Archive for the Transportation Category
On Sept. 5, the Boulder Carbon Tax Tracker project held a workshop to hear perspectives on the carbon tax from a range of local stakeholders. This is the second in a series of video interviews with stakeholders done at this event.
Karen Worminghaus is Executive Director of Boulder CarShare, a local nonprofit transportation program. Highlights from her views on how Boulder’s carbon tax is working out:
- “I don’t believe we’re on track for meeting our initial goals [for the carbon tax].”
- “The city’s initial goals weren’t even sufficient for what needs to be done.”
- “Personally I’ve reduced my energy demand as much as I can. Haven’t owned a car for seven years now.”
This evening the Boulder City Council will hold a study session on the city’s climate action plan, transportation and renewable energy strategies to reduce greenhouse gas emissions. I’ll be attending.
A study session is a meeting of city council members and staff to go over current and upcoming issues, discuss topics, and give staff/consultants direction. The public is welcome to observe, but no public comments, questions, or statements are taken. However, the public may be asked questions. No formal voting takes place.
According to the 65-page memorandum from the Boulder Dept. of Environmental Affairs to the City Council, this session will provide an update on initiatives undertaken as part of Boulder’s Climate Action Plan (CAP, see backgrounder), and the Transportation Master Plan’s FasTracks Local Optimization (FLO) initiative (a planned transportation system in Boulder that will integrate regional rail and bus rapid transit, expected to be implemented around 2014-16).
Also tonight, Environmental Affairs will introduce its draft renewable energy strategy for the city.
Apparently, council has been pushing the city’s Climate Smart program to pursue emissions cuts more aggressively….
We posted a little bit ago about how the University of Colorado-Boulder commutes, so it only made sense to check in with Naropa University, also located in Boulder. Paul Montgomery, transportation coordinator, said that Naropa hasn’t done the kind of intensive surveying that his counterpart at CU has done.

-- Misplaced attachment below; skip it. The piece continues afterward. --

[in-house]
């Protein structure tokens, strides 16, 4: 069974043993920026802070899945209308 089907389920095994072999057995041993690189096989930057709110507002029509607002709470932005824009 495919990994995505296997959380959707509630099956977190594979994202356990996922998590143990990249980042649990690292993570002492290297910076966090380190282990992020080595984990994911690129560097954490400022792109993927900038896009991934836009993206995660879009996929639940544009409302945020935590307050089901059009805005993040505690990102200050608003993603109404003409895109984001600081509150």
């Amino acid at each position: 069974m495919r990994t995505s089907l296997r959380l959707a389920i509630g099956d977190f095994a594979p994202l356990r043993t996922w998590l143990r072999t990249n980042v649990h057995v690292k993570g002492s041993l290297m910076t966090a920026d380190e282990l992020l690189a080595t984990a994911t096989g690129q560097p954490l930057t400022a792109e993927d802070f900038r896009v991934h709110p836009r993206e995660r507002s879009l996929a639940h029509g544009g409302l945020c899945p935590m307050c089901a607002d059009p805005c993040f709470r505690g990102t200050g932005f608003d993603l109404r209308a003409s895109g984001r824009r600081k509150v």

At the same time, Naropa does participate in Bike to Work Week (which fell on June 24-30 last year), and some employees make pledges to carpool, bike or walk. We’re hoping to get some stats on this — how many employees have pledged, for example.
Naropa also gives out EcoPasses to full-time staff and students pay a mandatory $30 for their EcoPasses. Thirty bucks!
What’s black and gold and commutes an estimated 571,122 miles per day? The people that learn, teach and work at the University of Colorado-Boulder. Which means: How they commute is pretty important.
David Cook, alternative transportation manager at CU, mentioned at a recent meeting of Boulder-area transportation managers the total mileage that he estimates students, faculty and staff at his university commute on a daily basis: nearly 600,000 miles.
|One of the lucky ones: I’ve got my Ecopass. Where’s yours?
I’ve been chatting with Boulderites about energy, transportation, and CO2 emissions issues, and I keep hearing a recurring plea: “I’d love to get an Ecopass. I’d use it. Why can’t I get one?”
The attraction of an RTD Ecopass, which provides a lower-cost annual pass good for unlimited rides on all regular RTD transit services, is obvious. The cost savings are enormous.